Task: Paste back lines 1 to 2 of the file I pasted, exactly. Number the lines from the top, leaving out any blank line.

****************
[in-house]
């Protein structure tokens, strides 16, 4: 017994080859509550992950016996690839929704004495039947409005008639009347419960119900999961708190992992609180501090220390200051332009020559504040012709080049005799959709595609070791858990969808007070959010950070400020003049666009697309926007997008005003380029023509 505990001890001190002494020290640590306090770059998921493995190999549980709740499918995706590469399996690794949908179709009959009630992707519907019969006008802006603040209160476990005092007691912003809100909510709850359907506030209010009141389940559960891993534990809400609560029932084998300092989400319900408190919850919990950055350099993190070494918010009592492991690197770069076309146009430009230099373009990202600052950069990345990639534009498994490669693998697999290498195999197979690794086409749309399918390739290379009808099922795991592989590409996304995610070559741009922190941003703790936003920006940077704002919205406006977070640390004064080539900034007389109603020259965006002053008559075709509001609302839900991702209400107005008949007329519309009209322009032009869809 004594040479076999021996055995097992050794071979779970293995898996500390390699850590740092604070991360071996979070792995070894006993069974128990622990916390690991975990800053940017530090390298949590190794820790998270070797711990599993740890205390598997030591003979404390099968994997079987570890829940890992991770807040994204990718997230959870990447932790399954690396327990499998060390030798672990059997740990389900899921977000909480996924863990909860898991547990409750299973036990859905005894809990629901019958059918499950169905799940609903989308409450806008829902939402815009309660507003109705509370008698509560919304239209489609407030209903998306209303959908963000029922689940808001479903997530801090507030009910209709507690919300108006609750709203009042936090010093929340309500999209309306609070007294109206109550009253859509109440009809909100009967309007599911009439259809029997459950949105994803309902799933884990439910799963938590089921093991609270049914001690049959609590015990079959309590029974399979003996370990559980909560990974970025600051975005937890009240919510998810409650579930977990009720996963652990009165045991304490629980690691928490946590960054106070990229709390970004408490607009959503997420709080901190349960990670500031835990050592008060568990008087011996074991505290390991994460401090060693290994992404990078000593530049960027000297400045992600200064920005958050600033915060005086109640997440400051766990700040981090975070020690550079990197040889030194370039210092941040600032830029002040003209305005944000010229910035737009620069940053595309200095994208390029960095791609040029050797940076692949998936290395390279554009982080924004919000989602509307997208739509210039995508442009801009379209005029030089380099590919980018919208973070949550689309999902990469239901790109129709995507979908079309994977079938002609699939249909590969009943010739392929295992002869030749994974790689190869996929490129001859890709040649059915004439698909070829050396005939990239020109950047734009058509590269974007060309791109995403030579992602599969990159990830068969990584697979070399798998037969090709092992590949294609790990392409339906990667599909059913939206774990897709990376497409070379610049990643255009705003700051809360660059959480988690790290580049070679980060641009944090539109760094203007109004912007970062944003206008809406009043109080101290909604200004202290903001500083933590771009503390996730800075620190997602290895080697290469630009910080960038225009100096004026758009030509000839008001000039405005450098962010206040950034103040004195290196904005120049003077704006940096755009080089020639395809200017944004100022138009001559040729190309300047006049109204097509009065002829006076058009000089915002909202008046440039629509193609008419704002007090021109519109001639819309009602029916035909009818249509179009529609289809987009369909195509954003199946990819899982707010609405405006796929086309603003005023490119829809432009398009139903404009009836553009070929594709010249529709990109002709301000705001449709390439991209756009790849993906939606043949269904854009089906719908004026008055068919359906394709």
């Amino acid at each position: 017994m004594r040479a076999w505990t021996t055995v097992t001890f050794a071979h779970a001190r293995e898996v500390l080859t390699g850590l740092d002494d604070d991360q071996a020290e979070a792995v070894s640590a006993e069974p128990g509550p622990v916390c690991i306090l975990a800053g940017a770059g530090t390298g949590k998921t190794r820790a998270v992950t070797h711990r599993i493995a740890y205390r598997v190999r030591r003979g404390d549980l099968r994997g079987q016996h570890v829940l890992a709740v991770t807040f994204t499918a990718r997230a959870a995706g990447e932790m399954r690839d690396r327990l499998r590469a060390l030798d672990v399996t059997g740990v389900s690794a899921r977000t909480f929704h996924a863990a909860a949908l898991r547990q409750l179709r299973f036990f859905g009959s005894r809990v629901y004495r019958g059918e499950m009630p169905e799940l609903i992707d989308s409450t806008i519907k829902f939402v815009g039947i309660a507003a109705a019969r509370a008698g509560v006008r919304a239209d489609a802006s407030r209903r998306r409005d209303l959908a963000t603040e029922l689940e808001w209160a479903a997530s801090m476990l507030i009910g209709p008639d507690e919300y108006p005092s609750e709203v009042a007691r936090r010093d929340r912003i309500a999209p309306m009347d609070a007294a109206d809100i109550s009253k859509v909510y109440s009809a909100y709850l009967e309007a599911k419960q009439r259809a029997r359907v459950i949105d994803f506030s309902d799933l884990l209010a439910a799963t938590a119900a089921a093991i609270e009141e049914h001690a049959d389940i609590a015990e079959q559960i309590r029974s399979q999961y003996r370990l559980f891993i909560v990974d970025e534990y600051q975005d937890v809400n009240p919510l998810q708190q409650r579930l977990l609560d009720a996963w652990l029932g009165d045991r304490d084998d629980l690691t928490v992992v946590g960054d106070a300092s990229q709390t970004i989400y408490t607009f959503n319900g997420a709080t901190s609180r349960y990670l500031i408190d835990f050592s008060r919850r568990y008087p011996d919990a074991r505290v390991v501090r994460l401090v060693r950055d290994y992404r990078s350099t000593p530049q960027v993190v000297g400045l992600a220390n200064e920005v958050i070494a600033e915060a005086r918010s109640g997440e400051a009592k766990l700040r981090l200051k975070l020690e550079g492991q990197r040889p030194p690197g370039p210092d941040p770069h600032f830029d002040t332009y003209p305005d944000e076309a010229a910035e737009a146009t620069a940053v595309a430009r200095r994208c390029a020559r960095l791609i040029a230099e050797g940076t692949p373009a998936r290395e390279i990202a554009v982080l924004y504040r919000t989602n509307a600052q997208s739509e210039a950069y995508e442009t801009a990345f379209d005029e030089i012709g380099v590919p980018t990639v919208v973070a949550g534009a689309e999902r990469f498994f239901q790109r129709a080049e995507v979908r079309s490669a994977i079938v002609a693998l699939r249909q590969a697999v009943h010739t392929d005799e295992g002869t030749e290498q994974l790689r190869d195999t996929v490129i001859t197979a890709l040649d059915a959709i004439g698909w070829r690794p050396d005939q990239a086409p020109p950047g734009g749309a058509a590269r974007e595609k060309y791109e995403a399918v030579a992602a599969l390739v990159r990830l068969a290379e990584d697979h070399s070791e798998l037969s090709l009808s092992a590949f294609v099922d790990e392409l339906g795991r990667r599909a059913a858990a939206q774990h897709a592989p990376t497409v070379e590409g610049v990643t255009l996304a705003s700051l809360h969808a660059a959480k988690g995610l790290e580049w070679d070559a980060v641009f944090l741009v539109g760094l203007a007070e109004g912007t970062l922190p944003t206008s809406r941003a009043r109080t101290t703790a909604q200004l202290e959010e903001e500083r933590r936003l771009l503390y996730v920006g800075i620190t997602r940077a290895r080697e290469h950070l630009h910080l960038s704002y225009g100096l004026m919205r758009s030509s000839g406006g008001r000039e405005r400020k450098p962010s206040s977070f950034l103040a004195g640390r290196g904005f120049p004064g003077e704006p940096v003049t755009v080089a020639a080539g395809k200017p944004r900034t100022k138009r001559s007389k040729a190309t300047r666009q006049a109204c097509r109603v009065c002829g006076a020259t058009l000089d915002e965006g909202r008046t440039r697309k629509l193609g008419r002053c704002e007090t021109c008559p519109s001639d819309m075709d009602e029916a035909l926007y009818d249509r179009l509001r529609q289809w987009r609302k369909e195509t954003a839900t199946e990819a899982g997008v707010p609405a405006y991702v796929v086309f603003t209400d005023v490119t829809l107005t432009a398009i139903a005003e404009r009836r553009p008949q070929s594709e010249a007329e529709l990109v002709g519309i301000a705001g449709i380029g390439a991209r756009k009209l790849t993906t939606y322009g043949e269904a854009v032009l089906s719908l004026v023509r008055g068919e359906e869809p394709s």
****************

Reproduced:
[in-house]
């Protein structure tokens, strides 16, 4: 017994080859509550992950016996690839929704004495039947409005008639009347419960119900999961708190992992609180501090220390200051332009020559504040012709080049005799959709595609070791858990969808007070959010950070400020003049666009697309926007997008005003380029023509 505990001890001190002494020290640590306090770059998921493995190999549980709740499918995706590469399996690794949908179709009959009630992707519907019969006008802006603040209160476990005092007691912003809100909510709850359907506030209010009141389940559960891993534990809400609560029932084998300092989400319900408190919850919990950055350099993190070494918010009592492991690197770069076309146009430009230099373009990202600052950069990345990639534009498994490669693998697999290498195999197979690794086409749309399918390739290379009808099922795991592989590409996304995610070559741009922190941003703790936003920006940077704002919205406006977070640390004064080539900034007389109603020259965006002053008559075709509001609302839900991702209400107005008949007329519309009209322009032009869809 004594040479076999021996055995097992050794071979779970293995898996500390390699850590740092604070991360071996979070792995070894006993069974128990622990916390690991975990800053940017530090390298949590190794820790998270070797711990599993740890205390598997030591003979404390099968994997079987570890829940890992991770807040994204990718997230959870990447932790399954690396327990499998060390030798672990059997740990389900899921977000909480996924863990909860898991547990409750299973036990859905005894809990629901019958059918499950169905799940609903989308409450806008829902939402815009309660507003109705509370008698509560919304239209489609407030209903998306209303959908963000029922689940808001479903997530801090507030009910209709507690919300108006609750709203009042936090010093929340309500999209309306609070007294109206109550009253859509109440009809909100009967309007599911009439259809029997459950949105994803309902799933884990439910799963938590089921093991609270049914001690049959609590015990079959309590029974399979003996370990559980909560990974970025600051975005937890009240919510998810409650579930977990009720996963652990009165045991304490629980690691928490946590960054106070990229709390970004408490607009959503997420709080901190349960990670500031835990050592008060568990008087011996074991505290390991994460401090060693290994992404990078000593530049960027000297400045992600200064920005958050600033915060005086109640997440400051766990700040981090975070020690550079990197040889030194370039210092941040600032830029002040003209305005944000010229910035737009620069940053595309200095994208390029960095791609040029050797940076692949998936290395390279554009982080924004919000989602509307997208739509210039995508442009801009379209005029030089380099590919980018919208973070949550689309999902990469239901790109129709995507979908079309994977079938002609699939249909590969009943010739392929295992002869030749994974790689190869996929490129001859890709040649059915004439698909070829050396005939990239020109950047734009058509590269974007060309791109995403030579992602599969990159990830068969990584697979070399798998037969090709092992590949294609790990392409339906990667599909059913939206774990897709990376497409070379610049990643255009705003700051809360660059959480988690790290580049070679980060641009944090539109760094203007109004912007970062944003206008809406009043109080101290909604200004202290903001500083933590771009503390996730800075620190997602290895080697290469630009910080960038225009100096004026758009030509000839008001000039405005450098962010206040950034103040004195290196904005120049003077704006940096755009080089020639395809200017944004100022138009001559040729190309300047006049109204097509009065002829006076058009000089915002909202008046440039629509193609008419704002007090021109519109001639819309009602029916035909009818249509179009529609289809987009369909195509954003199946990819899982707010609405405006796929086309603003005023490119829809432009398009139903404009009836553009070929594709010249529709990109002709301000705001449709390439991209756009790849993906939606043949269904854009089906719908004026008055068919359906394709």